Negotiating with Game Publishers (5/5)

Negotiating with Game Publishers (5/5)

Before we begin, I should remind you that I'm not a lawyer. So this isn't legal advice. Instead, this video will take you through common developer questions and sticking points that I saw come up during my time at Armor.

Do You Need a Lawyer (0:17)

TLDR; Yes, you should have a lawyer review your contract before you sign anything.

What are Recoup and Rev-Share (1:18)

Simply put, recoup is the amount of money fronted by the publisher, some or all of which will need to be repaid out of the game's sales. Rev-share is the model by which you'll split profits with the publisher. The video goes covers my recommended model that allows the developer to earn some money while the game is still recouping.

Rights to Sequels (4:34)

Some publishers will ask for rights to any sequels to the game you're pitching. This is because a lot of risk, time, and money goes into developing an IP and some publishers want assurance that if they nurture something big they have an opportunity to be involved in sequels as the publisher who took a chance on you when others wouldn't.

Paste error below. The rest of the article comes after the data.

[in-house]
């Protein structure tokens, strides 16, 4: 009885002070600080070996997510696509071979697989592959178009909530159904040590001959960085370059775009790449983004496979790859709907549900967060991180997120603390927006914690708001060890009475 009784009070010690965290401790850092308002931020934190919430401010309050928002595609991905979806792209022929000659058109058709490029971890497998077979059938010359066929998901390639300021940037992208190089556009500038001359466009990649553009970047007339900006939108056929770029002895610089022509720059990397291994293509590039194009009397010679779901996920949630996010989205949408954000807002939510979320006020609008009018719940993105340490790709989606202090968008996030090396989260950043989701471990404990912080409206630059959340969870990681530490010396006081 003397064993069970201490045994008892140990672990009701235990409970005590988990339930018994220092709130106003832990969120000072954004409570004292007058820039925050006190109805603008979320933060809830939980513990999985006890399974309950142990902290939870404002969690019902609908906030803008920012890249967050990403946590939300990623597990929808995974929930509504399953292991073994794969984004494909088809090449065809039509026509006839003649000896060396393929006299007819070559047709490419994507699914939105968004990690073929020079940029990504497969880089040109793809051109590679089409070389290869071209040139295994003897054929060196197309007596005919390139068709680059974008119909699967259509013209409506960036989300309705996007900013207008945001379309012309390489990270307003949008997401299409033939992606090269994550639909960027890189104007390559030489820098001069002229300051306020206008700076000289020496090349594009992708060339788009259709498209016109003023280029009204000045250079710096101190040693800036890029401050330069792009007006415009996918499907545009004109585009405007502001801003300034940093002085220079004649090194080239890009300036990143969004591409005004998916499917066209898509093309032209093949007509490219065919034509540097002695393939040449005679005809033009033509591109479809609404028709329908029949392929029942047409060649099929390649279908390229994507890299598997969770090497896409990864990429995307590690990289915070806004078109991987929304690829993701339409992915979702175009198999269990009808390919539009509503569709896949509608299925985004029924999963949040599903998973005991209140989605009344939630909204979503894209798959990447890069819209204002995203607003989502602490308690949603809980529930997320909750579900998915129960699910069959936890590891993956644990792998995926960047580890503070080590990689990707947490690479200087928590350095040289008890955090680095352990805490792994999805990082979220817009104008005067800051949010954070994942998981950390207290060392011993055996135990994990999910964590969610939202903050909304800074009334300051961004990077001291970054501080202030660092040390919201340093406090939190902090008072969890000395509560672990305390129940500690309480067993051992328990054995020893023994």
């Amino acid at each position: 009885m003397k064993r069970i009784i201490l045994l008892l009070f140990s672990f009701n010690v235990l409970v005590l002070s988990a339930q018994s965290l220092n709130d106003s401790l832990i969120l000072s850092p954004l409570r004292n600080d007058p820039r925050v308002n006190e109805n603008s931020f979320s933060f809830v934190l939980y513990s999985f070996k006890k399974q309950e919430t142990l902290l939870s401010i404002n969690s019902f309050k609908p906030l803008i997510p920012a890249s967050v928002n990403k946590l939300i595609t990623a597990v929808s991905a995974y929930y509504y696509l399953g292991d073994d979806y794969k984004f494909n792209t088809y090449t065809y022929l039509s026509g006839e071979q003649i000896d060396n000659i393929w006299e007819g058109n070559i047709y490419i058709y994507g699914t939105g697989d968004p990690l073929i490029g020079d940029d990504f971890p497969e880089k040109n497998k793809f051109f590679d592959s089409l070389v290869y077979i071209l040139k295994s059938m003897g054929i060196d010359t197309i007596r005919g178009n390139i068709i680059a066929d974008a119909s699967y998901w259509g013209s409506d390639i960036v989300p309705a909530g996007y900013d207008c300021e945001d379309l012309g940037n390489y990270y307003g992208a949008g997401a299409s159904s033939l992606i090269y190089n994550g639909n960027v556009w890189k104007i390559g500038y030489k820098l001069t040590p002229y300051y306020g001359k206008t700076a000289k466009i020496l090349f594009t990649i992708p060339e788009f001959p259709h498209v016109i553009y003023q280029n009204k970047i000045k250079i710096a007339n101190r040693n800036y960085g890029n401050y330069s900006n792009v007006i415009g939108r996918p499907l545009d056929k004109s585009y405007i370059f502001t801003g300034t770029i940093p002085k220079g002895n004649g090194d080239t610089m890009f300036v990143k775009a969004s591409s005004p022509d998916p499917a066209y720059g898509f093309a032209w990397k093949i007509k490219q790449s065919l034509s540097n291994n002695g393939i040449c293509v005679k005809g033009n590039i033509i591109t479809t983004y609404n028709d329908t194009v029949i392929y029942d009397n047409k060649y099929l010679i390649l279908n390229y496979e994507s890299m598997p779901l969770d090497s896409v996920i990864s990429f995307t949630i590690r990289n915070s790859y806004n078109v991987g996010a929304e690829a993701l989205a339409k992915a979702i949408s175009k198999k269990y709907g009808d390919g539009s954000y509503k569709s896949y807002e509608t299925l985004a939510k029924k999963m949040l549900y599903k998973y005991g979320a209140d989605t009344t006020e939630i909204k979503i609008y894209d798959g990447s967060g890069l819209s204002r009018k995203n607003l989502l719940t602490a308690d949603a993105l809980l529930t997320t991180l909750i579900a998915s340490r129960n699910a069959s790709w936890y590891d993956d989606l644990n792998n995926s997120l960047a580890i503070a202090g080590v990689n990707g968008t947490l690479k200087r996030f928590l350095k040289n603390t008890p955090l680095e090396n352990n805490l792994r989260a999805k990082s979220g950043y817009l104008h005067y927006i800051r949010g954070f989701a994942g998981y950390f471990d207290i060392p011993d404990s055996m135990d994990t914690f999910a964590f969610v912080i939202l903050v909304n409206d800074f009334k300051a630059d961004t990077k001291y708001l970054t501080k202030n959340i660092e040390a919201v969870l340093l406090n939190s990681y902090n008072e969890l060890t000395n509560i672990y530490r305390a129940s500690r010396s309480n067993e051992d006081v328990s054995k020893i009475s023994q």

That being said, I'm personally not a fan of this because I'd like the relationship to be so strong and do so well that the developer naturally wants to continue working with. I do see both sides. Click here for more detail.

Term of the Contract (5:57)

Many publishers will ask for a perpetual term, meaning you license your game to them forever. Depending on the makeup of your studio, this may be exactly what you need. A publisher who will look after your game forever, making sure it gets into sales and finds post-launch deals like Humble Bundles, Amazon Prime Gaming, or Xbox Game Pass.

Other teams prefer a shorter term, such as 5 years after launch, because they want to take a more hands-on approach to managing their catalog. Both are valid so it's worth considering which suits the goals of your studio/team the best.

Watch the full video for with some additional detail and tips than is covered above.